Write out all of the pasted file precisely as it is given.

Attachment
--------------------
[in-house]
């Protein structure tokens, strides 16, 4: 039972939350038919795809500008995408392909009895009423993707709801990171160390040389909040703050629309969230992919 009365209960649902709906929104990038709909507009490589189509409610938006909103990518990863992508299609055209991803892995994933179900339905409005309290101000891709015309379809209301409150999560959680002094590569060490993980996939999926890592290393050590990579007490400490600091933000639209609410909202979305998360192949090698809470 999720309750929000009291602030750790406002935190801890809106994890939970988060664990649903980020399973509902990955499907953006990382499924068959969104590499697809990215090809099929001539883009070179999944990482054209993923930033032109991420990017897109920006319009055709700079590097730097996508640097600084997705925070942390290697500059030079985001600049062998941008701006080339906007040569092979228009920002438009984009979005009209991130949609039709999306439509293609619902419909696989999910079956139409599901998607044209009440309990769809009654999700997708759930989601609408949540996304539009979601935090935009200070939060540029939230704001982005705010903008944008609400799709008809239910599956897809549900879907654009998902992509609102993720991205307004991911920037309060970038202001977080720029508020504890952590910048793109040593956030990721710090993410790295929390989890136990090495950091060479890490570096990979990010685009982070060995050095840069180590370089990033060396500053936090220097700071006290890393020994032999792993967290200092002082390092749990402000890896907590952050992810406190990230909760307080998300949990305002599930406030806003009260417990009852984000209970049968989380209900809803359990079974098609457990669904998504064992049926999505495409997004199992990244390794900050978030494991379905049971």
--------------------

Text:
[in-house]
């Protein structure tokens, strides 16, 4: 039972939350038919795809500008995408392909009895009423993707709801990171160390040389909040703050629309969230992919 009365209960649902709906929104990038709909507009490589189509409610938006909103990518990863992508299609055209991803892995994933179900339905409005309290101000891709015309379809209301409150999560959680002094590569060490993980996939999926890592290393050590990579007490400490600091933000639209609410909202979305998360192949090698809470 999720309750929000009291602030750790406002935190801890809106994890939970988060664990649903980020399973509902990955499907953006990382499924068959969104590499697809990215090809099929001539883009070179999944990482054209993923930033032109991420990017897109920006319009055709700079590097730097996508640097600084997705925070942390290697500059030079985001600049062998941008701006080339906007040569092979228009920002438009984009979005009209991130949609039709999306439509293609619902419909696989999910079956139409599901998607044209009440309990769809009654999700997708759930989601609408949540996304539009979601935090935009200070939060540029939230704001982005705010903008944008609400799709008809239910599956897809549900879907654009998902992509609102993720991205307004991911920037309060970038202001977080720029508020504890952590910048793109040593956030990721710090993410790295929390989890136990090495950091060479890490570096990979990010685009982070060995050095840069180590370089990033060396500053936090220097700071006290890393020994032999792993967290200092002082390092749990402000890896907590952050992810406190990230909760307080998300949990305002599930406030806003009260417990009852984000209970049968989380209900809803359990079974098609457990669904998504064992049926999505495409997004199992990244390794900050978030494991379905049971």